But with all these fan-spoiling nods and winks going on in the background, there’s still a story to tell here, and in Danielle Harris’ portrayal of Marybeth with have yet another outstanding performance from the genre’s most consistent and reliable actress. Harris is a gift for directors and McDonnell is smart enough to invest generous screen time in her. He is also given strong support from genre favourites Zach Galligan as Sheriff Fowler and Caroline Williams as Crowley expert Amanda who both throw themselves into their roles with unabashed gusto.
And then we have Derek Mears’ no-nonsense SWAT officer Hawes, nonchalantly flicking a pair of severed testicles dangling from a tree, who of course is in those swamps to provide us with the much anticipated (albeit brief) Jason vs. Jason showdown with Hodder.

The Crowley make-up is more defined this time thanks to a switch from traditional foam latex to silicone – allowing more expression in Hodder’s performance. The total weight of Kane’s make-up appliances added up to a staggering 50 pounds, which when coupled with the sweltering Louisiana swamp conditions meant Hodder suffered for his art like never before on this shoot.
But despite all those layers of silicone, Victor’s gory un-rated hands-on mayhem is still all present and correct – complete with arterial geezers – although the actual kills are snappier and less lingering than in the previous outings.(The one exception being the protracted punishment suffered by Crowley himself both at the hands of Marybeth and by an unfortunate misplaced and fully-operational chainsaw).

The finale where the remaining participants attempt to lay the spirit of Victor’s ghost to rest for good brought, I must admit, a touch of moisture to my eye. Not so much out of sentiment, (although there is a startling moment of pathos amidst the gory-soaked resolution) but more so out of shear relief that Green and McDonnell hadn’t f*cked up at the end but had instead given the legend of Victor Crowley a truly worthy and satisfying send-off.

Having been in the 2006 FrightFest audience when Adam Green first came to London with HATCHET (which had the rather daunting task of playing immediately after the UK premiere of Guillermo del Toro’s PAN'S LABYRINTH), I’ve always felt an affectionate affinity for the HATCHET films. Clearly created by someone with a genuine love of the genre - and by a genuine fan of the genre – and I’m very pleased to report that HATCHET III is no different.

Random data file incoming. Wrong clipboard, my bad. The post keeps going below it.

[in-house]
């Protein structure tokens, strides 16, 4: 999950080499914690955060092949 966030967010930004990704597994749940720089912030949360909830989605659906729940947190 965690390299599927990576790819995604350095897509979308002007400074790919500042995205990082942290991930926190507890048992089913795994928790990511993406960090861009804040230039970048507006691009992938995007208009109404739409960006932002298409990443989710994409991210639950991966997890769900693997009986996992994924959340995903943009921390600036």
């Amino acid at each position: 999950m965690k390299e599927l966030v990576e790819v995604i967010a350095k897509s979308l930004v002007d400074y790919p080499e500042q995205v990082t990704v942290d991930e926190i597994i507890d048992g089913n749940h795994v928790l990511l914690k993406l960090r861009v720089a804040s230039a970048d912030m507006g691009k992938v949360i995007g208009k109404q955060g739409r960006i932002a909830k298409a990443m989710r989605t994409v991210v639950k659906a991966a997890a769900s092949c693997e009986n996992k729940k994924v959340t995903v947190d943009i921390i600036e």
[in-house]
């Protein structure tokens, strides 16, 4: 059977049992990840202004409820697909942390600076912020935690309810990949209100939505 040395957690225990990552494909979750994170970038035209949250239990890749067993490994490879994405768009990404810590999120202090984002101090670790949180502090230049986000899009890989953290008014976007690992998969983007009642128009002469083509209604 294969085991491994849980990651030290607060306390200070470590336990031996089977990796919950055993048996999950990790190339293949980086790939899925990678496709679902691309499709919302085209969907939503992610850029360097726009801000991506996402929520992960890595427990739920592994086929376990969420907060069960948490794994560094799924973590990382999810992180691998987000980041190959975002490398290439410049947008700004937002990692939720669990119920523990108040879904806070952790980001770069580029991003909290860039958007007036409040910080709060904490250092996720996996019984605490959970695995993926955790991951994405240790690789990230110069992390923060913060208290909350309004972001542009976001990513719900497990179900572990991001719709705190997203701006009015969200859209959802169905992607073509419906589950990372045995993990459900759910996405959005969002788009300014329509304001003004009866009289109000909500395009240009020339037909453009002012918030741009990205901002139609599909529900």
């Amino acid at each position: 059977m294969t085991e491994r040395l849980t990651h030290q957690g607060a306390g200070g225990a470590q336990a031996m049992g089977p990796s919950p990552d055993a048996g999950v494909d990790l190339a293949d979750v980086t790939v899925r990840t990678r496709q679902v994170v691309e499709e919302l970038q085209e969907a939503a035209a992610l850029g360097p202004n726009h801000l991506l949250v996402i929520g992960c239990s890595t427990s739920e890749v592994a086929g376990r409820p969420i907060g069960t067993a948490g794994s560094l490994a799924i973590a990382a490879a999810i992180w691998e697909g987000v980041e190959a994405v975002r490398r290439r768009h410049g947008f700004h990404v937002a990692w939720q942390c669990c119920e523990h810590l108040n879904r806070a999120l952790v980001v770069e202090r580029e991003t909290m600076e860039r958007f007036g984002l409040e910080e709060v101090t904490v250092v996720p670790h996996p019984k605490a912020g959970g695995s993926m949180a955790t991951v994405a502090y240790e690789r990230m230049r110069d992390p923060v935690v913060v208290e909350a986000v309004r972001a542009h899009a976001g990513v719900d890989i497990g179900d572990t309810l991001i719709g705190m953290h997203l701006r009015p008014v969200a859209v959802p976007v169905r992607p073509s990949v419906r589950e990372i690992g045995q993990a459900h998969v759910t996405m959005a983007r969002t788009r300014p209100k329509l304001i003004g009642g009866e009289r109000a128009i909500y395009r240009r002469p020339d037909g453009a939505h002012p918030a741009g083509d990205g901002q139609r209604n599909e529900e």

***** (Out of 5)



Tuesday, 3 September 2013

FOR ELISA ( PARA ELISA) - A review by Paul Worts

Director: Juanra Fernandez. Cast: Ana Turpin, Ona Casamiquela, Luisa Gavasa, Jesus Caba, Sheila Ponce. Spain, 2013. 80 mins. Spanish with English subtitles.

MISERY meets THE BABY (1973) in this creepily effective Spanish shocker.

In order to raise the 1,000 Euros needed to pay for her post-graduation trip, student Ana (Ona Casamiquela) answers a job advert pinned to a post outside her university for a temporary nanny position.  Arriving at the apartment, Ana is offered a cup of tea by Elisa’s mother Diamantina (Luida Gavasa), a former professional pianist who reminisces about playing at the Royal Albert Hall and is fiercely protective of her collection of antique dolls. Unbeknown to Ana, this is merely the prelude to a nursery-rhyme nightmare in which she will soon find herself trapped as a living doll for Diamantina’s daughter, and Elisa (Ana Turpin), has a tendency to play rough...

Writer/director Juanra Fernández’s debut feature is a strikingly assured piece of work. Richly photographed in ‘scope, from the mesmerising opening credits sequence through to Ana’s ascent into the forboding shadows of Diamantina’s apartment, it’s a visual delight.

The lead female trinity are all superb, bringing subtle detail to their respective and equally challenging roles, adding a layer of conviction which helps to accentuate the madness which eventually surfaces in Diamantina’s demented dolls house.